Monday, November 21, 2011
Common Sense, Aisle One
Hang onto your drumsticks, it's just about that time once again.
There has been a lot of hullabaloo in the past week or so because some major department stores are planning to open even earlier on Black Friday. Thanksgiving evening, it seems, is turning into dark gray Thursday night. Because Store A wants a jump on Store B, now they are going to open at midnight, meaning employees for Store A have to show up while Cinderella is finishing up her last piece of pie. Or in other words, at 11pm.
Some people are HOT (as in angry) about this development. Some people are HOT (as in excited) about Christmas shopping at midnight. And then, some people are like me.
The angry-hot people have petitions available for digital signing. "How dare they!" They cry. "Is no holiday sacred?" They ask. "It's a slippery slope!!" They warn. I understand all the arguments. I agree with them.
The excited-hot people honestly don't care. "At least they have a job!" they counter. "Stores have the right to open when they want" they claim. I understand all these arguments too. And, I agree with them as well.
Yes, I understand, sympathize and agree with both sides of this issue, which for me isn't tricky at all. Money is tight and shoppers are desperate for savings however they can get them. But Black Friday shopping has gotten more out of control with each passing year. Nowadays it's not unusual to hear reports of who got trampled in the same news story that describes the best sales.
For many, many years both in high school and college I worked in the movie theater business. My first holiday season (two screens Kramer vs. Kramer and two screens Electric Horseman -- yes, I'm that old) was a total shock. In the 17 years I had been alive it had never once occurred to me that anybody would go to the movies on a holiday. I didn't even realize they were open on days like Thanksgiving and Christmas. I learned quickly that Thanksgiving and Christmas were big BIG movie days, and for twelve years I sucked it up and worked. It might not have been my favorite thing to do, but as is usually the case, the thought was much worse than the deed, and in the end it always ended up being not as bad as I thought it would be. Besides, I learned that although holidays movies might not have been my personal choice of activities, they were exactly what was needed for others. After all, lots of people don't even celebrate Christmas, and for some families, a movie on Christmas day was a special outing for the family -- something they could enjoy together. Who was I to tell people their choice of entertainment was wrong?
And then there is the shopping. Personally, I find Black Friday shopping ridiculous. Intellectually, I understand why people plan strategies and make a real event out of shopping the early bird sales, or early-early bird sales, or the it's-so-early-the-bird-hasn't-hatched-yet sales. But would I tent out on the old parking lot campground, clothed in pajamas and armed only with cell phone, credit card and brass knuckles (in case the crowd gets unruly) and compete for shopping supremacy? Not on your life. It's not that I'm staying home to sing the 57th verse of Kum-bah-Yah or "Wahoo-Doray" with my family. I'm not staying home to fulfill some sort of Norman Rockwell picturesque family fantasy. I'm staying home because I don't like the crowds, I'm not a big fan of the crazy pants holiday sales, and frankly, I do not need a television for a nickel.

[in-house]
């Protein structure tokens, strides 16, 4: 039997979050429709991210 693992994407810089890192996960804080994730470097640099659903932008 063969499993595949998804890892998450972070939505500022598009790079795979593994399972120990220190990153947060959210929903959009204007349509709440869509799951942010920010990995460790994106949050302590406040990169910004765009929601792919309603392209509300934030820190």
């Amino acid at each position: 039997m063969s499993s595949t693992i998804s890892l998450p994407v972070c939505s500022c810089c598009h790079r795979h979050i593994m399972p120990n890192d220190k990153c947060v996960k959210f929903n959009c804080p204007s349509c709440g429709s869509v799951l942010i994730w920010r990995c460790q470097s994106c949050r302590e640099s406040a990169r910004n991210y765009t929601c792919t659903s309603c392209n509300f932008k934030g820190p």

If you ask me (which you did not), it seems that the best answer with the least amount of argument and confrontation is do what works best for you. If you work at a place that is asking you to come in early to accommodate late-night and/or early morning shoppers, then you better do it, or be prepared to battle the crowds in the unemployment line. You might not like it, and it might not be fair. But work first, complain later, and if need be, find a different job. But lots of people work holidays for lots of different reasons, and you can choose to celebrate any time of any day you would like. There are options. If, on the other hand, Black Friday is an insult to your every last breath, then by all means, stay home. Vote with your feet, your car and your wallet. Nothing speaks louder to a retailer than a wallet full of money walking away. Stores won't open early if the demand isn't there.
The point is, do what works best for you and your life. And no matter what, remember the other guy. If you're shopping as soon as you hear the opening bell at midnight, remember that others may have sacrificed a little or a lot of their precious family time to accommodate your consumerism. Be polite, be grateful, say please and thank you and SMILE. If, on the other hand, you wish to protest the latest insult to common sense, holidays, and traditional family gatherings, then by all means, stay home. Consider yourself lucky that you have the time to spend time and the family to spend it with. Keep your wallet closed and your mind open because someone, somewhere, will do the exact opposite of what you choose to do, and shocker -- it's okay. It means we all have a choice. And that is something to be thankful for.
Labels: NaBloPoMo 2011
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